From the box 1 there extends, according to FIG. 2, into the hoist shaft a pulsator, generally designated with 5, the components of which are shown in FIGS. 3 and 4. In these Figures there is shown a member 6 in the shape of a cross having four arms 7 and being fixed to a center shaft 8 mounted for rotation in bearing brackets 9 which, by means of screws 10 and nuts 11, fix a snap-detent housing 12 to the box wall (see FIG. 2).
In the center of the housing 12 the shaft 8 supports a cam disk 13. The cam disk has the general shape of a cushion having concave sides, the corners of the cushion slidably engaging the inside of a circular recess 14 in the housing into which recess two diametrically opposite bores open. In each of the bores a sleeve 15 is slidably mounted the inner end of which supports a roll 16. By means of a compression spring 17 the roll is urged against the cam disk 13 and forces it to a stable position with the roll resting in the lowest point in a concave portion of the cam disk, as shown in the Figure. It is apparent from the Figure that the cross 6, when rotated through an angle exceeding 45.degree. snaps into a distinct position, exactly corresponding to a quarter of a complete revolution.
The shaft 8 of the cross 6 carries at its end projecting into the box 1 a pinion gear 18. This pinion, as shown in FIG. 2, engages a rack portion 19 of a slide 21 mounted on rolls 20. The slide is shown separately in FIGS. 5 and 6. In these Figures the rolls 20 as well as the rack portion 19 are again to be found. One end of the slide is, in the example described, stepwise reduced in eight steps 22 corresponding to the previously mentioned eight microswitches 4 in each row, as shown in FIG. 1. The coordination of slide steps and microswitches is indicated by steps 22 in dashed lines in FIG. 1 where the highest step faces the switch No. 1 and the lowest faces the switch No. 8 in the first (lowest) row.
Finally, there project, as shown in FIG. 7, from a wall in the hoist shaft S, vertically aligned pins T, one--or preferably (as shown) two adjacent pins--for each step level P.sub.n, P.sub.n+1 and so on having their ends extending into the rotary path of the cross 6 of the pulsator 5.
The microswitches are connected through a relay system to the drive machinery of the elevator for controlling the travel of the elevator car. This system will not be described in this connection as it may be a purely conventional one. However, the arrangement of the invention including studs in the hoist shaft for driving a pulsator for operation of microswitches may replace prior art systems designed for the same purpose. For example, the system of the invention may replace a prior art system based on permanent magnets positioned at different levels in the shaft and laterally displaced with respect to each other, each of said magnets being vertically aligned with a different magnetic switch in the elevator car for operation of the same. Thus, the number of selectively operative permanent magnets--and consequently the number of stories traversed by the elevator--necessarily is restricted by the width of the shaft. With the invention such geometrical restriction is overcome, as is clear from the following description of the operation. The greatest advantage, however, is that the height of the elevator--or number of stories traversed by the elevator--is of no importance to the accuracy of halting at the stop levels.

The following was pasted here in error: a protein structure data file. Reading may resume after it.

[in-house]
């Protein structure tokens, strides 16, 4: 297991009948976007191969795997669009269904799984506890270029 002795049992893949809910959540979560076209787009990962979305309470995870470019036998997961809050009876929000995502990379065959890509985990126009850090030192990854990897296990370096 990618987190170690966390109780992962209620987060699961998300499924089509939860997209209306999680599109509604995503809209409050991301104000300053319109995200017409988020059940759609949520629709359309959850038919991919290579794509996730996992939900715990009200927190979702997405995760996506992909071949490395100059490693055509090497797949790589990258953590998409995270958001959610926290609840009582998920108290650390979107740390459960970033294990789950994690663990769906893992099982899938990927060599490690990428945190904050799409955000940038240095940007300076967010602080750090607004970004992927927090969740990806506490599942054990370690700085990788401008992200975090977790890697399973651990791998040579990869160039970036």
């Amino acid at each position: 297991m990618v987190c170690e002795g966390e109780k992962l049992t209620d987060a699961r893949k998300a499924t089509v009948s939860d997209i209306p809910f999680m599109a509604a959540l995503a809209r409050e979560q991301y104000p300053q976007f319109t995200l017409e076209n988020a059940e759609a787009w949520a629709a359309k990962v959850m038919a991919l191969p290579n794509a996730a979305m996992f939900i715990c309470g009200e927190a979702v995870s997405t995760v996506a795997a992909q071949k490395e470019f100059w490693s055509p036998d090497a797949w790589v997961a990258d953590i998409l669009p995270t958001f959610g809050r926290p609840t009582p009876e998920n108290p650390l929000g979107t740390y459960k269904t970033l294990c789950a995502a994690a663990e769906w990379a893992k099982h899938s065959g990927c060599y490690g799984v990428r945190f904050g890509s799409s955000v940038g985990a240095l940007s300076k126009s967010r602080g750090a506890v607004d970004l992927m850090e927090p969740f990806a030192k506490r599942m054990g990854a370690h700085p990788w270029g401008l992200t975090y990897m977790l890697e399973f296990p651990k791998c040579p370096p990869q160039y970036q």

It is assumed that the elevator car K in FIG. 7 is ascending in the hoist shaft S and has arrived to the position indicated by full lines, i.e. with the bottom of the elevator car approaching the destination stop level P.sub.n, say P.sub.6. During the travel five stop levels have been passed, and for each stop level the shaft pins associated with that level have rotated the cross 6 of the pulsator 5 a quarter of a complete revolution, each time advancing the stepped slide one step. This means that the slide already has consecutively closed the microswitches Nos.1-8 in the first or lowest row (the right one in FIG. 1) and then, by its highest step, has started to close the switch No. 9 in the second row. Up to this point the stop level indicators for floors Nos. 1-5 have been passed and the elevator machinery is still driving the elevator car upwards. In the elevator car position shown the cross is just about to rotate one more quarter of a revolution as a result of the engagement of one of the cross arms with the lower of the pins T so that the second highest step of the slide closes the switch No. 10, at which time the braking of the elevator car may be triggered (in the same manner as utilized in prior art systems whereby the elevator car will be able to stop exactly at the stop location for the sixth floor P.sub.6. The conditions will be reversed when the elevator car is descending and approaches the stop level P.sub.n, again level P.sub.6, from above (dash-and-dot-line position). The slide is retracted stepwise from the switches allowing these to resiliently return to their original opened position. The marking for the stop level P.sub.n+1, i.e. the 7th floor, has just been passed, and the braking of the cage can be started after the upper one of the pair of pins T has rotated the cross of the pulsator and the switch No. 11 has opened.